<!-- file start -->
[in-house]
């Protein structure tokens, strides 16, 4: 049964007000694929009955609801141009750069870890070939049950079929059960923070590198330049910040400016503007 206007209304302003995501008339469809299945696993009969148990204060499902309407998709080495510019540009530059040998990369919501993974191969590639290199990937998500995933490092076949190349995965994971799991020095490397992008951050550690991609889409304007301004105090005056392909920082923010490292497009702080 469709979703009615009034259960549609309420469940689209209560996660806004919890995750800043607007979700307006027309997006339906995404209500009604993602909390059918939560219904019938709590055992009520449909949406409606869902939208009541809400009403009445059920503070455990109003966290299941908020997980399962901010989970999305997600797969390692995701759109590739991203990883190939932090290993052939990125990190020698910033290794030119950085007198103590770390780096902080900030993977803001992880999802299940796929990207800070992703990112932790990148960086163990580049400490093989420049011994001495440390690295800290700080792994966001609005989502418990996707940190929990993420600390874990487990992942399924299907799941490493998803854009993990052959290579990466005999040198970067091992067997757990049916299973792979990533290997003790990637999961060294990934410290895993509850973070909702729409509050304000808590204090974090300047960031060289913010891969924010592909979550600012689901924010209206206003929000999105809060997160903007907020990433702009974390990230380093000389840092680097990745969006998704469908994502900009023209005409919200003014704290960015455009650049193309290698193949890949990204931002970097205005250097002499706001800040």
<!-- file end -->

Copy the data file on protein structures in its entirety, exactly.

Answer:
[in-house]
């Protein structure tokens, strides 16, 4: 049964007000694929009955609801141009750069870890070939049950079929059960923070590198330049910040400016503007 206007209304302003995501008339469809299945696993009969148990204060499902309407998709080495510019540009530059040998990369919501993974191969590639290199990937998500995933490092076949190349995965994971799991020095490397992008951050550690991609889409304007301004105090005056392909920082923010490292497009702080 469709979703009615009034259960549609309420469940689209209560996660806004919890995750800043607007979700307006027309997006339906995404209500009604993602909390059918939560219904019938709590055992009520449909949406409606869902939208009541809400009403009445059920503070455990109003966290299941908020997980399962901010989970999305997600797969390692995701759109590739991203990883190939932090290993052939990125990190020698910033290794030119950085007198103590770390780096902080900030993977803001992880999802299940796929990207800070992703990112932790990148960086163990580049400490093989420049011994001495440390690295800290700080792994966001609005989502418990996707940190929990993420600390874990487990992942399924299907799941490493998803854009993990052959290579990466005999040198970067091992067997757990049916299973792979990533290997003790990637999961060294990934410290895993509850973070909702729409509050304000808590204090974090300047960031060289913010891969924010592909979550600012689901924010209206206003929000999105809060997160903007907020990433702009974390990230380093000389840092680097990745969006998704469908994502900009023209005409919200003014704290960015455009650049193309290698193949890949990204931002970097205005250097002499706001800040």